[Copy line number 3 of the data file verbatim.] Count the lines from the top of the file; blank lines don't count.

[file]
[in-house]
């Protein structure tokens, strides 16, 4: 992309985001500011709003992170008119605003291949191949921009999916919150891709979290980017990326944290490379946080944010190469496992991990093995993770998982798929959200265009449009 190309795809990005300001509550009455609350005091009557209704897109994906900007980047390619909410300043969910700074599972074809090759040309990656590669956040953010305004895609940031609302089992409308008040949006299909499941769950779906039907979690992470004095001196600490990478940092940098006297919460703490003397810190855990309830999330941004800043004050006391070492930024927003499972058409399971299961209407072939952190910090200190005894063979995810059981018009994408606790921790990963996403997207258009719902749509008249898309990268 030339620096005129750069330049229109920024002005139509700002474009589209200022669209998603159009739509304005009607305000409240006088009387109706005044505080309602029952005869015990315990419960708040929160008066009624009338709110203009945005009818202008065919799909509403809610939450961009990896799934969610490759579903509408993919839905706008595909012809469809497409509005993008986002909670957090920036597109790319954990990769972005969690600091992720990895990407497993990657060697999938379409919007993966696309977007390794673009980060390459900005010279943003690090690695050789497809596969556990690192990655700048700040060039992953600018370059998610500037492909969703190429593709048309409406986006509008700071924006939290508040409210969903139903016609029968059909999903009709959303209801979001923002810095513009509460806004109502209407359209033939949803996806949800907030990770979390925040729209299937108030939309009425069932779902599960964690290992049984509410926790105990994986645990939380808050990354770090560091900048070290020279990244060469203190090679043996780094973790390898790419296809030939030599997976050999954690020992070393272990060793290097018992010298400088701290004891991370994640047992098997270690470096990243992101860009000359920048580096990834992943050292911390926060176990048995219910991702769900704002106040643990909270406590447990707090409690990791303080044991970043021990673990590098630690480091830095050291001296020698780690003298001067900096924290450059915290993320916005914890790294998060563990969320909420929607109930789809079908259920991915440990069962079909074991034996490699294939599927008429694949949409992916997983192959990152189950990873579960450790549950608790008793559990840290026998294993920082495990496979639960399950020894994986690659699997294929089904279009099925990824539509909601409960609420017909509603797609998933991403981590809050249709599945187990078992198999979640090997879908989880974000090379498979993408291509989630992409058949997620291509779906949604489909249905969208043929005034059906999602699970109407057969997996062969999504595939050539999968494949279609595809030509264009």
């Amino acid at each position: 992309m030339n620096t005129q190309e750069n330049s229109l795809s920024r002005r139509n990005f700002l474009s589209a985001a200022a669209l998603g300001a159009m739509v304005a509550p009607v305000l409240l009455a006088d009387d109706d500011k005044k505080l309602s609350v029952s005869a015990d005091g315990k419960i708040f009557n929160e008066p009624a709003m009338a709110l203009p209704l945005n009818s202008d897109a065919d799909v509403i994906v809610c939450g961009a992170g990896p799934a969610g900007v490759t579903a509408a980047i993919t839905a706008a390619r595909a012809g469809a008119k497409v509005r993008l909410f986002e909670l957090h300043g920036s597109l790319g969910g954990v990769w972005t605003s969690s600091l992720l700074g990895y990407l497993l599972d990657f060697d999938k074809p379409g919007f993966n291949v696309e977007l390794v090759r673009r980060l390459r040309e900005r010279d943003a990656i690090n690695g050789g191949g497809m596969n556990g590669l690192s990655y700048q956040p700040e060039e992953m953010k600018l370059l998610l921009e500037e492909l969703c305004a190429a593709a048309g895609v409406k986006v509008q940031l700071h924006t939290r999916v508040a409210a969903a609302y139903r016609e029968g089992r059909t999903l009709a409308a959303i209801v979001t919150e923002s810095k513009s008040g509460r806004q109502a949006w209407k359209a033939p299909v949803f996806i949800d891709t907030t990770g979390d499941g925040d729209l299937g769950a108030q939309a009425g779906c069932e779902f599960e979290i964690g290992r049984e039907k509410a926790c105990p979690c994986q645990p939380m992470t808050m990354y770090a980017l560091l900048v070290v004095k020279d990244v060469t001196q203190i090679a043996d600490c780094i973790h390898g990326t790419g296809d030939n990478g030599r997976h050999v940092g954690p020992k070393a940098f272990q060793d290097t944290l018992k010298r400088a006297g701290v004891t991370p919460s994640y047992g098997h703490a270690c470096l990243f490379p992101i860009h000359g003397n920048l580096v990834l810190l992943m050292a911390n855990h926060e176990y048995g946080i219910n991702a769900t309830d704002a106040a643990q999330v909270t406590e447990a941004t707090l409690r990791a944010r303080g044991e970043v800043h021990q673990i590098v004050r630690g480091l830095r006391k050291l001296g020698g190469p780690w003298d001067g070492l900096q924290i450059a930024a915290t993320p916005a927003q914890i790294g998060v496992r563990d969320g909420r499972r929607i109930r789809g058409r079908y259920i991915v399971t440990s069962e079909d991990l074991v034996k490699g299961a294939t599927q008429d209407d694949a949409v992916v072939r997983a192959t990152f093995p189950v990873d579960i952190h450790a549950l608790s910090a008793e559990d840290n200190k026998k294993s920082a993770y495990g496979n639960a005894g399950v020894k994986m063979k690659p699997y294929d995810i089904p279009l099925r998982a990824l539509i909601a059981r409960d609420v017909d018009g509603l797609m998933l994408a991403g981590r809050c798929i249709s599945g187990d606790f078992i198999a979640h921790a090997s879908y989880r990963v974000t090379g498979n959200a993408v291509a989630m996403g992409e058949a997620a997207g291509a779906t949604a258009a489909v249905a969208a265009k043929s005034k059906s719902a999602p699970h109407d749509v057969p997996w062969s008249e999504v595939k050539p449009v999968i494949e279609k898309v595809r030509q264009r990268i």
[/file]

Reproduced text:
């Amino acid at each position: 992309m030339n620096t005129q190309e750069n330049s229109l795809s920024r002005r139509n990005f700002l474009s589209a985001a200022a669209l998603g300001a159009m739509v304005a509550p009607v305000l409240l009455a006088d009387d109706d500011k005044k505080l309602s609350v029952s005869a015990d005091g315990k419960i708040f009557n929160e008066p009624a709003m009338a709110l203009p209704l945005n009818s202008d897109a065919d799909v509403i994906v809610c939450g961009a992170g990896p799934a969610g900007v490759t579903a509408a980047i993919t839905a706008a390619r595909a012809g469809a008119k497409v509005r993008l909410f986002e909670l957090h300043g920036s597109l790319g969910g954990v990769w972005t605003s969690s600091l992720l700074g990895y990407l497993l599972d990657f060697d999938k074809p379409g919007f993966n291949v696309e977007l390794v090759r673009r980060l390459r040309e900005r010279d943003a990656i690090n690695g050789g191949g497809m596969n556990g590669l690192s990655y700048q956040p700040e060039e992953m953010k600018l370059l998610l921009e500037e492909l969703c305004a190429a593709a048309g895609v409406k986006v509008q940031l700071h924006t939290r999916v508040a409210a969903a609302y139903r016609e029968g089992r059909t999903l009709a409308a959303i209801v979001t919150e923002s810095k513009s008040g509460r806004q109502a949006w209407k359209a033939p299909v949803f996806i949800d891709t907030t990770g979390d499941g925040d729209l299937g769950a108030q939309a009425g779906c069932e779902f599960e979290i964690g290992r049984e039907k509410a926790c105990p979690c994986q645990p939380m992470t808050m990354y770090a980017l560091l900048v070290v004095k020279d990244v060469t001196q203190i090679a043996d600490c780094i973790h390898g990326t790419g296809d030939n990478g030599r997976h050999v940092g954690p020992k070393a940098f272990q060793d290097t944290l018992k010298r400088a006297g701290v004891t991370p919460s994640y047992g098997h703490a270690c470096l990243f490379p992101i860009h000359g003397n920048l580096v990834l810190l992943m050292a911390n855990h926060e176990y048995g946080i219910n991702a769900t309830d704002a106040a643990q999330v909270t406590e447990a941004t707090l409690r990791a944010r303080g044991e970043v800043h021990q673990i590098v004050r630690g480091l830095r006391k050291l001296g020698g190469p780690w003298d001067g070492l900096q924290i450059a930024a915290t993320p916005a927003q914890i790294g998060v496992r563990d969320g909420r499972r929607i109930r789809g058409r079908y259920i991915v399971t440990s069962e079909d991990l074991v034996k490699g299961a294939t599927q008429d209407d694949a949409v992916v072939r997983a192959t990152f093995p189950v990873d579960i952190h450790a549950l608790s910090a008793e559990d840290n200190k026998k294993s920082a993770y495990g496979n639960a005894g399950v020894k994986m063979k690659p699997y294929d995810i089904p279009l099925r998982a990824l539509i909601a059981r409960d609420v017909d018009g509603l797609m998933l994408a991403g981590r809050c798929i249709s599945g187990d606790f078992i198999a979640h921790a090997s879908y989880r990963v974000t090379g498979n959200a993408v291509a989630m996403g992409e058949a997620a997207g291509a779906t949604a258009a489909v249905a969208a265009k043929s005034k059906s719902a999602p699970h109407d749509v057969p997996w062969s008249e999504v595939k050539p449009v999968i494949e279609k898309v595809r030509q264009r990268i």